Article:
It's here and in full force. Leaves are changing to rustic reds and yellows and the night air now has a distinct chill. I think it may even be time to put away the flip-flops and bring out the woolly jumpers. It really is my favourite time of year. The one thing I am noticing that I miss the most about America this time of year is College Football on a Saturday accompanied with a traditional helping of good 'ole tailgating. Nothing beats that!
I've decided that since having moved to our house here in Brierley Hill at the end of June, I want to really get to know the area like I did when we lived in Kingswinford. There are plenty of places to walk around and I could use the exercise the closer I get to the end of this pregnancy.
I'm also hoping that now we've entered the month of October I will start getting more calls for supply work. I haven't had one yet and my one-to-one tuition assignment in Kingswinford is coming to a close with the final session tomorrow. I have really only about 8-10 weeks until I'll have to stop for a while and it would do the checking account some good as well as take some pressure off dear husband -- who is working ever so diligently to take care of us.
Until I get that magical call, however, it's Little Susie Homemaker for this vertically-challenged, yet feisty, American.
I have now entered into another commitment to continue my 365 photo-blog for a second year. With a baby on the way in early December and a one-year wedding anniversary around the corner, how could I not?! What fantastic milestones to record! I don't want to miss these moments for anything.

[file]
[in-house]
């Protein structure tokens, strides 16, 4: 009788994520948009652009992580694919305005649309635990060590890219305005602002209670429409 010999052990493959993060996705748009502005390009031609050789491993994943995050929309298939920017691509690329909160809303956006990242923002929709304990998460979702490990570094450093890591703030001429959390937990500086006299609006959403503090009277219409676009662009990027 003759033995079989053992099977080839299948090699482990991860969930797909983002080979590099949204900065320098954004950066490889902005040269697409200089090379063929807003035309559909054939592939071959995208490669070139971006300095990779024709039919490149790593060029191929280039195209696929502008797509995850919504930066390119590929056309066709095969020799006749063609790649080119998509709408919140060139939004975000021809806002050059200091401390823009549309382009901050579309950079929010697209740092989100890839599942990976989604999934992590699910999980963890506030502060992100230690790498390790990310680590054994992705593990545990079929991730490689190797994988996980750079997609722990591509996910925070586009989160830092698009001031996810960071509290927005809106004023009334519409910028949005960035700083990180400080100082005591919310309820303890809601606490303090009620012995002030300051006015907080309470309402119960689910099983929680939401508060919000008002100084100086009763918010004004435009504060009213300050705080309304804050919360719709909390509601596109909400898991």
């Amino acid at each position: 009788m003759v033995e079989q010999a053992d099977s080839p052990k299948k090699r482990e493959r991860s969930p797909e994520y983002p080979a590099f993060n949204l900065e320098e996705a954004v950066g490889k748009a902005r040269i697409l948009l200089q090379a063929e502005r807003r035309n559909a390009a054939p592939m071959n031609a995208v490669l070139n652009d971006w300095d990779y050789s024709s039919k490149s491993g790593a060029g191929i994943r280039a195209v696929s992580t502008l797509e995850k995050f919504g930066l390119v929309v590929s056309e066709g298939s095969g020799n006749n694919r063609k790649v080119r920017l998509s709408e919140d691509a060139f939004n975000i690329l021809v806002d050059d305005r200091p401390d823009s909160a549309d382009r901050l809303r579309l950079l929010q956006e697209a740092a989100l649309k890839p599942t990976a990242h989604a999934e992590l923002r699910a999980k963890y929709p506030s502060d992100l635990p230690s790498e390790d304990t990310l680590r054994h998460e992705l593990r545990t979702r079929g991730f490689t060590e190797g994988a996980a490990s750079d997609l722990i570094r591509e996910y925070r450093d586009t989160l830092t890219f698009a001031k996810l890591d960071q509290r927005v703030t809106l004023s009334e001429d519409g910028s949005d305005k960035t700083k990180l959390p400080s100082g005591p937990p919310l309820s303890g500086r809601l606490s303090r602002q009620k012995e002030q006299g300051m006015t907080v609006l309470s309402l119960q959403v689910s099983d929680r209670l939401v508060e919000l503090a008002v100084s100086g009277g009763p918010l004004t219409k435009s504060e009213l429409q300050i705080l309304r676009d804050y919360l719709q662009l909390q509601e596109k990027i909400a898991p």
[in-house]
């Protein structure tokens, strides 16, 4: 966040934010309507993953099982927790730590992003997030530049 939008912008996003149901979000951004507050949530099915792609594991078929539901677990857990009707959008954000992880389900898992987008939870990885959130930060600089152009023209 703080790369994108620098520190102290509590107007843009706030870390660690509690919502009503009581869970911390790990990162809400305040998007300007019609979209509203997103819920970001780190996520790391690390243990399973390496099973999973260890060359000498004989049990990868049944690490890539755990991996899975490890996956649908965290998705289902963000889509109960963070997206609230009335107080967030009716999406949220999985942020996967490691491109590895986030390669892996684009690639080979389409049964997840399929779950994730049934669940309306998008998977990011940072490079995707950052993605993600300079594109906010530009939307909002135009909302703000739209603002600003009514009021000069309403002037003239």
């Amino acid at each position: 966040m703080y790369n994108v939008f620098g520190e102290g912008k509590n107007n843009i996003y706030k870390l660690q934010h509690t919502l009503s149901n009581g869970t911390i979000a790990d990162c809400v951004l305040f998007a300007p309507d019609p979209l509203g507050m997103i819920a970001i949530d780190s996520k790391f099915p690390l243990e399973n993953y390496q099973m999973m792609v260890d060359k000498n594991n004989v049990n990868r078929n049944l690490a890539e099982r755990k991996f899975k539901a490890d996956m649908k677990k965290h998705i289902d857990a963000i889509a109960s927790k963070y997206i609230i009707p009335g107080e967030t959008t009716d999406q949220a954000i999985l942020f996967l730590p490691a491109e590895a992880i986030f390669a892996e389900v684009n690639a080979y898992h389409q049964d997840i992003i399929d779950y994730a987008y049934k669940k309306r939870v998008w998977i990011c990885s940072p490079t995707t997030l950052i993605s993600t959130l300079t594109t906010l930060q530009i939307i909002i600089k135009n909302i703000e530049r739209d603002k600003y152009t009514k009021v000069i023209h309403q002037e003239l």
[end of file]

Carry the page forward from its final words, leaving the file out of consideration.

I still haven't decided if I will try a different angle this time around, but I want to definitely make sure my photo each day is closely related to events that occurred on that day, if I can possibly help it. Let's face it though...I'm going to need a handicap of at least 15 kitty pics for the slow days. Thanks in advance for understanding.
I'm starting today fresh with a photo to represent the whole focus of the blog -- to take a photo of something related to each day of my life for one year. In this case...my second year (plus two months) living as an American in Great Britain.
Today's photo also signifies reflecting back on my first year of this photo-blog and how much things have changed. If you would have asked me to picture things as they are now back on the 1st of October 2008, I would have been in total disbelief. But despite the unexpected twists and turns of the past and present, I really wouldn't change a thing. At the end of the day, what happens in our lives is what molds us and makes us who we are -- and ultimately, I'm happy with who I am, who I'm with and where my life has taken me.
So year number two...BRING IT! Oh, and you're invited, too.
After two and a half years in a long-distance relationship, I packed my life of 29 years into 21 boxes and moved to England to marry and be with my husband, Matt. Now I'm reveling in the youth of my 30s in Great Britain, supply-teaching in primary schools near Birmingham and enjoying newlywed life, being a mommy, and all the surprises they bring!